The last few years on social media have been a pretty dramatic rollercoaster for publishers and content marketers. Among the enormous shifts have been major platform changes and a redesign on Twitter; the addition of platforms like Tumblr, Instagram, Snapchat, Pinterest, Periscope and Meerkat; and increased interactive and video expectations from users across all channels. Then there was the shakeup of the Facebook algorithm last fall that momentarily gave major publishers a boost, but now is looking like it’s reverting back to a pay-to-play model even for major content sites. It’s become clear that a publisher’s success on social relies heavily on its ability to zig and zag with the times.
The BBC obviously has a long history of delivering content under much more difficult circumstances than the whims of Facebook’s algorithm (World War II being just one example of this). The revered organization has over 20,000 employees across the globe, and in 2013-2014 had reported revenue of over £5 billion pounds (nearly $7.5 billion).
Even for a storied organization, and in a world where there are so many moving parts at play, what’s a major publisher to do? BBC Features social media manager Sari Zeidler – formerly of CNN and NBC Universal – talks about how she manages BBC’s digital strategy for success in an ever-shifting landscape.
What are the biggest opportunities for publishers on social media? The biggest challenges?
I think the sheer volume of platforms and the pace at which they evolve is a huge opportunity and also a challenge. It’s so important to prioritize your business goals and develop relationships with the platforms themselves when possible. With so many different publishing and content ownership models emerging, it’s key to know what is most important to your business and your community and to always try to stay two steps ahead.
What are the three most common mistakes you see other publishers making when it comes to social strategy/execution?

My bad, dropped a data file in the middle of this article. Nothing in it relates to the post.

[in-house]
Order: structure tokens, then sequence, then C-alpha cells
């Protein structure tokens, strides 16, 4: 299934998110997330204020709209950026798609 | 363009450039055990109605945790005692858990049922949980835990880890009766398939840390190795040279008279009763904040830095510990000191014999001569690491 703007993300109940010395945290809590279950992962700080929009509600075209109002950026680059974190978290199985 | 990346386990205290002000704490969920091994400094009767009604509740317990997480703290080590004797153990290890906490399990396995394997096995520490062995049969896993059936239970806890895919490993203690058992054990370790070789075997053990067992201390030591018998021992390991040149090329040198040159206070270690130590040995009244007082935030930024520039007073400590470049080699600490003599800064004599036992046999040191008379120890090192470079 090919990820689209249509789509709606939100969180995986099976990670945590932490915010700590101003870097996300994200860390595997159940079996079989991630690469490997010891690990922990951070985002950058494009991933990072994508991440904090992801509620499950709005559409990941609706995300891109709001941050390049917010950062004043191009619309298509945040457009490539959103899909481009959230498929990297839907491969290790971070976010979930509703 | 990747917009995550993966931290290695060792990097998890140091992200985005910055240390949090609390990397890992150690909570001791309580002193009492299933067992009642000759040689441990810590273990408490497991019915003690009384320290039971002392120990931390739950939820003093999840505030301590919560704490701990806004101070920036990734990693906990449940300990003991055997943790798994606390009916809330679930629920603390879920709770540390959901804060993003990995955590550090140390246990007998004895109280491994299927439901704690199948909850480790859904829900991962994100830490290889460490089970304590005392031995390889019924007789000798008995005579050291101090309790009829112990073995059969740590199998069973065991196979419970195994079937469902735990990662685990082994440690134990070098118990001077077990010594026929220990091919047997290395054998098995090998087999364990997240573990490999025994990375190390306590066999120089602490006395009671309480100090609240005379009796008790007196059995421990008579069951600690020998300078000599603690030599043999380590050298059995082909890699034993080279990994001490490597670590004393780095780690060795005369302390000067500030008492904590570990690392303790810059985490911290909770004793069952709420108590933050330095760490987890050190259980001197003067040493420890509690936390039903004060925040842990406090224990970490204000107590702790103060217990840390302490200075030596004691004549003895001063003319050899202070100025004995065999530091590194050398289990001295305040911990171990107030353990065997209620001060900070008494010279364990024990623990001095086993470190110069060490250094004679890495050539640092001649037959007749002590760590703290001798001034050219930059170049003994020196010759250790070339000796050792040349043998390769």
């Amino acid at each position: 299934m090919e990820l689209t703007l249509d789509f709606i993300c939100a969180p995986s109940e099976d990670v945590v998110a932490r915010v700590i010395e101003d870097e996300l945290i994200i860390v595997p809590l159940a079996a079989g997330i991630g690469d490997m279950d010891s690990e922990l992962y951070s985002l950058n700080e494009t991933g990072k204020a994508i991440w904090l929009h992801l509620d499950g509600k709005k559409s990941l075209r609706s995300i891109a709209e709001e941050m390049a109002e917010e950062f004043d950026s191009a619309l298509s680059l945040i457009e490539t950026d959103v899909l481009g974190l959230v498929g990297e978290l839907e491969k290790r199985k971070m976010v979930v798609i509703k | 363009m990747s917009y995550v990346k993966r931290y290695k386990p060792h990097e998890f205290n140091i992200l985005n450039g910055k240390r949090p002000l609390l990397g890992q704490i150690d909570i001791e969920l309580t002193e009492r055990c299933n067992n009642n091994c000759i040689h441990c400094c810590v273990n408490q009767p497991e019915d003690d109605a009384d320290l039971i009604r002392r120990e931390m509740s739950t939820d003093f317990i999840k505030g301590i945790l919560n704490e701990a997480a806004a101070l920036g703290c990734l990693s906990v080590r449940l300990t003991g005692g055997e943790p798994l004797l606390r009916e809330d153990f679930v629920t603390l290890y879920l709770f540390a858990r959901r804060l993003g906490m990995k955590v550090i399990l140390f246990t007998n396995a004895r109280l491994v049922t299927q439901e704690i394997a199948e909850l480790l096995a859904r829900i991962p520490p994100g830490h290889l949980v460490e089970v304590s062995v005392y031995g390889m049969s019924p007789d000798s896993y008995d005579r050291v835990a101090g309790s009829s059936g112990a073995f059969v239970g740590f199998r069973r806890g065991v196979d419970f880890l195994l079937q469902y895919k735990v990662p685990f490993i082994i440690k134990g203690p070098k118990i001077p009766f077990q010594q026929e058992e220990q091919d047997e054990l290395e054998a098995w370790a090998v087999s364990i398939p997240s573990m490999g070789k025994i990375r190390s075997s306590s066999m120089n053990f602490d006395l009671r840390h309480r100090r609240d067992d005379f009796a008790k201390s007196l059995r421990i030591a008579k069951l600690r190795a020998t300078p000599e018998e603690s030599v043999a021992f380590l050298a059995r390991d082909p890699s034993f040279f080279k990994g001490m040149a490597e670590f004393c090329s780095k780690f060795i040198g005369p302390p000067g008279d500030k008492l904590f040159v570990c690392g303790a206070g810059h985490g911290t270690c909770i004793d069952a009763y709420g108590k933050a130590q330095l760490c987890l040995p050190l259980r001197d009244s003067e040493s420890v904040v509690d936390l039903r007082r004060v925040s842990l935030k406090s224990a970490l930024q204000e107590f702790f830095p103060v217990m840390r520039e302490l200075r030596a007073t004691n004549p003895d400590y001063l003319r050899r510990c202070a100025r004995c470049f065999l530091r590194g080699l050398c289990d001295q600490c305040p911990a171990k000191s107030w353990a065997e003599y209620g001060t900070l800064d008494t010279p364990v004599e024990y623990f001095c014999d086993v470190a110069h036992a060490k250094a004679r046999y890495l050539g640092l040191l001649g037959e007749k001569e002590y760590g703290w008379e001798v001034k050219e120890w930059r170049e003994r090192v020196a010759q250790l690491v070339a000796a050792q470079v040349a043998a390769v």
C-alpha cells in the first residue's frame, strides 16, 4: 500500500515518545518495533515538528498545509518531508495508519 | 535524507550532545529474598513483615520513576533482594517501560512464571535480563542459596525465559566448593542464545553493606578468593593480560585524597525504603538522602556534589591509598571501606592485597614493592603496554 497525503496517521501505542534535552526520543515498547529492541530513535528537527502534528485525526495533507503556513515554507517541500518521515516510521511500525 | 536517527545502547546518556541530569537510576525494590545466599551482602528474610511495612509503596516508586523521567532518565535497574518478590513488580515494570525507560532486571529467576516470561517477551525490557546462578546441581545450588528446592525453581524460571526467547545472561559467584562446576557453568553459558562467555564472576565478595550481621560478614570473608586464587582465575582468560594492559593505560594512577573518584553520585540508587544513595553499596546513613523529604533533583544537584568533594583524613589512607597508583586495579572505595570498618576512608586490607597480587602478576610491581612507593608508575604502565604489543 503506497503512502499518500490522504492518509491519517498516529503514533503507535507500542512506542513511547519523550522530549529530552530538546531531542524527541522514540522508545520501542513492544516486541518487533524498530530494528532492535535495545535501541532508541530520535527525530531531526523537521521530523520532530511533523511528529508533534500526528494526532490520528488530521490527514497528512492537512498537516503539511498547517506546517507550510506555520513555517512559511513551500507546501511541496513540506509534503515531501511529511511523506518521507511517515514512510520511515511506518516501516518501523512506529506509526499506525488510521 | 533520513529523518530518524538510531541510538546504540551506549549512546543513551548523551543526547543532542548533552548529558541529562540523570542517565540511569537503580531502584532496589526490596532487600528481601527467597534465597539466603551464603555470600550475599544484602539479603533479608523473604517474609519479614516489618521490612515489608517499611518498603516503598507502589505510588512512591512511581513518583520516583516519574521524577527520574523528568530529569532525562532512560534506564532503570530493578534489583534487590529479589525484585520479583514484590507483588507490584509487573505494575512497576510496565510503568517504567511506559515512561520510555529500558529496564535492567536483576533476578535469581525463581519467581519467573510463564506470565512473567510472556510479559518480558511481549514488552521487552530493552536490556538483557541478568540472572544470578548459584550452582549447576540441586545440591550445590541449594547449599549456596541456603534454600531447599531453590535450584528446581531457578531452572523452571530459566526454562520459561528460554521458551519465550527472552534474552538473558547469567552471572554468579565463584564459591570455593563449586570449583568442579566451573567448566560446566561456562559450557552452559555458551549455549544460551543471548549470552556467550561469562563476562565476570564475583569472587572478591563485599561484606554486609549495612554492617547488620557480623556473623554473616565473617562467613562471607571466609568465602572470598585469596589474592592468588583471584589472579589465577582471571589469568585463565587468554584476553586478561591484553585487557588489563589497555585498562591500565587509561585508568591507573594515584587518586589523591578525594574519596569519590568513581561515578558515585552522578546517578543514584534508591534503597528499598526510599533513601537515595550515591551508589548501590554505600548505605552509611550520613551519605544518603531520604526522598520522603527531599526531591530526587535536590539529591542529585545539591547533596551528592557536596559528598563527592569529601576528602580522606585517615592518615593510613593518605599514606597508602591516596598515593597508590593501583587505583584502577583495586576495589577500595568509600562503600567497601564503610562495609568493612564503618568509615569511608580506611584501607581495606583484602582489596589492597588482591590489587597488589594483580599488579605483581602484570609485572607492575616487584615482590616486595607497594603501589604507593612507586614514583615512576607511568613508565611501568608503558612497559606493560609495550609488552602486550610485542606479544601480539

The biggest mistake is not doing these three things:
1. Being open to partnerships outside of your organization.
2. Looking at social content that goes beyond just posting links.
3. Making engagement a priority. When you know who loves you and why, you can serve them better.
What are the most important KPIs for the BBC?
KPIs always depend on the project, product, and platform. There isn’t one blanket response. But in general we always want to inform, educate, and entertain our communities, and of course grow our business.
What has surprised you the most about using social media to promote content?
How creative and talented our communities are! There are LOTS of things that you can’t predict in this industry – this happens to be a very pleasant surprise.
Do you see any value in using social media influencers? Do you employ them to promote content? If so, how?
Yes! BBC Travel has a particularly strong program called #BBCLocalite. In this influencer program, socially savvy contributors from around the globe give updates on what is going on in their cities on BBC Twitter and Instagram. It gives the social presence a real human and global touch and lets BBC Travel interact with our community in a really meaningful way. It’s about meaningful growth over growth for its own sake.
BBC Localites photo by @umitko with 600+ likes!
BBC Travel consistently posts its #BBCLocalite content on their Twitter page, resulting in high engagement (as in the above post with 81 retweets and 103 favorites)! The BBC’s Localite program has driven 619 posts, 1.6 million in reach, and 7.3 million impressions in the last week alone.
If someone could create an app or tool to help you do your job better, what would it do, and why?
Social listening is becoming more advanced. (Note: check out NewsCred’s awesome new audience insights solution!) The more we know about what interests our community and why, the better able we are to do our jobs.
Want to ask Sari a question or learn more about the awesome work BBC Features are doing on social media? Get in touch with her on Twitter at @SariZeidler.
Lauren B. Mangiaforte is a NewsCred Contributor